In other words, it is evident that the success of the New Zealand government's control scheme depends, not so much upon the effectiveness with which it is worked, as upon the manner in which the fundamental economic problems of New Zealand are tackled. If the New Zealand government temper their grandiose public works schemes and their progressive policy of social services with caution, and if they have the luck of good export prices, the exchange control scheme may happily prove to have been a valuable, but temporary, expedient to tide over a difficult period. Mr. Savage however has gone far to shatter this hope by his declaration that these measures were intended to form a permanent part of the government's plan for "insulating the economic life of New Zealand from outside disturbance." If, in the course of this insulation policy, the control scheme is merely used as a means of evading the fundamental issues involved, if it serves only to "plug the clinical thermometer," it will land the patient in a much graver crisis than that in which he finds himself to-day.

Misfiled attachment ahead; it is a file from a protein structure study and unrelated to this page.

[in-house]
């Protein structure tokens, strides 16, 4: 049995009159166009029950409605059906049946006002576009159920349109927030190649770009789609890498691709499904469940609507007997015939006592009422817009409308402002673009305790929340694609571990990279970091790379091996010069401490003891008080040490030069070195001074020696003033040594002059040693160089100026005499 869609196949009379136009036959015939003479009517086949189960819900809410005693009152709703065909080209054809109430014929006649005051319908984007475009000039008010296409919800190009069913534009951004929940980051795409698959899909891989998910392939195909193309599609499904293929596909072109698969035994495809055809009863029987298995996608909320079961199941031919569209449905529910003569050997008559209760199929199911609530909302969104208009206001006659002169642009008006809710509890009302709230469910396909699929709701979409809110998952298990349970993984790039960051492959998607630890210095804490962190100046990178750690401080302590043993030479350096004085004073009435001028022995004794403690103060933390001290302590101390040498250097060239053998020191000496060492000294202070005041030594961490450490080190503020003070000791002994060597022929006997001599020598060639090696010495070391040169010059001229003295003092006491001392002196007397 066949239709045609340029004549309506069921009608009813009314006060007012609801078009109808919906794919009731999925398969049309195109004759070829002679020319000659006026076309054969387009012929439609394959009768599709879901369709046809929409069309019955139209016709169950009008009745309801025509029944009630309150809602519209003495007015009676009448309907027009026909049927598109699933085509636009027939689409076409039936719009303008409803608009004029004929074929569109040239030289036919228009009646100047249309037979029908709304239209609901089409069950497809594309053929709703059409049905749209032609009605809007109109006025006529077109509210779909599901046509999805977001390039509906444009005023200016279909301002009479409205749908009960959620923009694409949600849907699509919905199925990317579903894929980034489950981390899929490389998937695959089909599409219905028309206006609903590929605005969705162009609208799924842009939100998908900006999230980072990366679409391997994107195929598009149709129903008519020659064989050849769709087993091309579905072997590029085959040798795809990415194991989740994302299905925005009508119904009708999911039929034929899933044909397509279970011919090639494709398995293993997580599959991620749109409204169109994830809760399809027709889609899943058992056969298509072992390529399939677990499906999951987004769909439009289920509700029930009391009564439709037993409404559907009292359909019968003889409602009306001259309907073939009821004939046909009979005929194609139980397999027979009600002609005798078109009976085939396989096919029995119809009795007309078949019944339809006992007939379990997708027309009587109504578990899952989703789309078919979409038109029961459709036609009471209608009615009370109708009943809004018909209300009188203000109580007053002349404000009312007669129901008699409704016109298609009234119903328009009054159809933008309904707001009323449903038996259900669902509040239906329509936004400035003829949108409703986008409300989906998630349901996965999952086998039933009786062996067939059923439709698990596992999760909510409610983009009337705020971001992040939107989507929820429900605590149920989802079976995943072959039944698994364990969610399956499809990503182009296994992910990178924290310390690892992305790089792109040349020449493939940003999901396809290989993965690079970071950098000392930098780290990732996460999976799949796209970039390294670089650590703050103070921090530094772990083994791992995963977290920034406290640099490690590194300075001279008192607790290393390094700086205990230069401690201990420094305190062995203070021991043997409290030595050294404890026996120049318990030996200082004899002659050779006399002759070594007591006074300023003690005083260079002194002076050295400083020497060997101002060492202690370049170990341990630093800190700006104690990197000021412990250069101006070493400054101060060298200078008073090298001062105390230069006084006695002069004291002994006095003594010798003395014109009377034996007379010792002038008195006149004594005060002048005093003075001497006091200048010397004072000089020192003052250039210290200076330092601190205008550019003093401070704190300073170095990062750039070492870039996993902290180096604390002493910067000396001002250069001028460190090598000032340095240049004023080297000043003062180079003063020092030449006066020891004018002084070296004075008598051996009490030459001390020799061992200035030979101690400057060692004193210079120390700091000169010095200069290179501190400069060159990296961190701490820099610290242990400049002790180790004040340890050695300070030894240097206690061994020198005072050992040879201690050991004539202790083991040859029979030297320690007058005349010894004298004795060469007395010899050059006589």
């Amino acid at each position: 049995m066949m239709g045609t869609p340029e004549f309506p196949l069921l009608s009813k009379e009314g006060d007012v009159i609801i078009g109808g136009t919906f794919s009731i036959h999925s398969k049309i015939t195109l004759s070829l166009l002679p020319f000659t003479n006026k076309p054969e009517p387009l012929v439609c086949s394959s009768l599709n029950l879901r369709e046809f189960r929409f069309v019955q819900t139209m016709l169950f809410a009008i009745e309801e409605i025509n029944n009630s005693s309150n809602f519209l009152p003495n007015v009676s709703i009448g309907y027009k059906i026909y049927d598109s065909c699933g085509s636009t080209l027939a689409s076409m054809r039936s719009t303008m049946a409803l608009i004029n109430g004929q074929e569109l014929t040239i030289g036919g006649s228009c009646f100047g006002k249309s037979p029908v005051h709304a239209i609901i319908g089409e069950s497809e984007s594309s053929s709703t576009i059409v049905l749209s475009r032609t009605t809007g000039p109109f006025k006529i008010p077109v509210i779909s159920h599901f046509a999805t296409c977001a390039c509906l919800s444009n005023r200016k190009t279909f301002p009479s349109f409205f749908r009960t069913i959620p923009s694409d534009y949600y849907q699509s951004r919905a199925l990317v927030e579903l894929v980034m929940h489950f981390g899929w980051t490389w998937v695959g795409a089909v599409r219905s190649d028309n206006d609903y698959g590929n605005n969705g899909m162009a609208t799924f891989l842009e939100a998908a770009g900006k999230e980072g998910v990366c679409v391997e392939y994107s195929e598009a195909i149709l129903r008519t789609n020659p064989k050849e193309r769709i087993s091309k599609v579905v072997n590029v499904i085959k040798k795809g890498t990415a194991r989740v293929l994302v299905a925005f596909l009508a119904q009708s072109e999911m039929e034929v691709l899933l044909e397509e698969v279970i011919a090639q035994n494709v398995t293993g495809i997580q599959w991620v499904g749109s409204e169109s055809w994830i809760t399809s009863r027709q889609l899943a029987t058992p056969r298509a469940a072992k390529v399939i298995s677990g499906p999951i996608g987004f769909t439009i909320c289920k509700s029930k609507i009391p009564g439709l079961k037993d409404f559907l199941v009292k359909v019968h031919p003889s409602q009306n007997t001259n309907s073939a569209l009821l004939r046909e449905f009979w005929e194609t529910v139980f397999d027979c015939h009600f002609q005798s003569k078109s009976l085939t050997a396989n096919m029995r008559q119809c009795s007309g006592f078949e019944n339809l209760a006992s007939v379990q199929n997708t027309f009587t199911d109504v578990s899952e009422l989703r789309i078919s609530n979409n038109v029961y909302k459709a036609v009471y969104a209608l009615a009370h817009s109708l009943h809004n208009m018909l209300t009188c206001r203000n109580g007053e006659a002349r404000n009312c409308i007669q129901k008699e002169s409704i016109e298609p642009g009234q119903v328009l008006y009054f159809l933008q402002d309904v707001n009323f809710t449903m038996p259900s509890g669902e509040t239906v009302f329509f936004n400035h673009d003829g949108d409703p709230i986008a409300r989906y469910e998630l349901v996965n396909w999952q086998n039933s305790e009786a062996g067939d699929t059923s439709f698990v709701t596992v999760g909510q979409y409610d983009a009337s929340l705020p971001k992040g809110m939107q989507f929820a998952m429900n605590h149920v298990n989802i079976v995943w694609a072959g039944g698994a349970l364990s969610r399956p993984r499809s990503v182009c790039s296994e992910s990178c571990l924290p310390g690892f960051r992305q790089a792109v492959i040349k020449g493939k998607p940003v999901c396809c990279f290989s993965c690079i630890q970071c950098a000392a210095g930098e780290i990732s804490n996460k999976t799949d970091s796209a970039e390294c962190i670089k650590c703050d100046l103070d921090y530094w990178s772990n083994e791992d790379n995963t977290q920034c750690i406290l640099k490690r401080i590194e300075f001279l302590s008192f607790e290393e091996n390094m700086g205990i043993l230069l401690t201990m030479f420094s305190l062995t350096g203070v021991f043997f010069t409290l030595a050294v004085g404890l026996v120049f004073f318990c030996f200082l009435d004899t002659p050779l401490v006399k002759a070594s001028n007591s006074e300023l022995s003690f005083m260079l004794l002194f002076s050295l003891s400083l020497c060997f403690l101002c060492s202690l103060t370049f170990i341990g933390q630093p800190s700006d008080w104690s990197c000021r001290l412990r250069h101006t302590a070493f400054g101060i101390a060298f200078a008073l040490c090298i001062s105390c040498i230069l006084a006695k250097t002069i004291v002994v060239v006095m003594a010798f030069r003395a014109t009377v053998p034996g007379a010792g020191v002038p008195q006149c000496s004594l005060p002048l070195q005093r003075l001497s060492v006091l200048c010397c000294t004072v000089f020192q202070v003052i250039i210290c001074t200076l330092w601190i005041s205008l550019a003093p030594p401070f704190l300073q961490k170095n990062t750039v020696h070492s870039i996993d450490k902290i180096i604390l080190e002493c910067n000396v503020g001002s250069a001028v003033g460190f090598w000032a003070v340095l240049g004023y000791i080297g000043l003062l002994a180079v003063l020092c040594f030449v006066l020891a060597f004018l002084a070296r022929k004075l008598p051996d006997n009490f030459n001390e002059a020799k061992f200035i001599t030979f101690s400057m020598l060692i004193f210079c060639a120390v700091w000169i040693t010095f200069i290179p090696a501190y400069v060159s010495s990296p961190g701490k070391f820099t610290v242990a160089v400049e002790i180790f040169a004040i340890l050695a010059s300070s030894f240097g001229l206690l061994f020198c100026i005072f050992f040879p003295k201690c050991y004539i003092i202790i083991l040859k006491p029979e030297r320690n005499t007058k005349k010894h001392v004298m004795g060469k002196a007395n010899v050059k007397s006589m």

I call attention to that proposal to "insulate the economic life of New Zealand." I call to mind the fact that the United States tried for a number of years to insulate the economic life of the United States. They succeeded in "plugging the clinical thermometer," but when the time came the crisis was thereby made much worse than it would otherwise have been. I ask the house not to accept my judgment or the judgment of the Economist or even the judgment of the hon. member for Rosetown-Biggar. Time gives the answer to most of these questions.

I was very much interested in the speech delivered by my hon. friend the leader of the opposition (Mr. Manion) the other day. I cannot help but think how greatly the conditions of this world would change if our foresight were as good as our hindsight. The hon. member for Kootenay East (Mr. Stevens) was a candidate in the city of Vancouver in the anti-reciprocity campaign of 1911. Yet in 1936 he voted for the reciprocity agreement, and at that time, in a speech in this house, he stated that his work in the Department of Trade and Commerce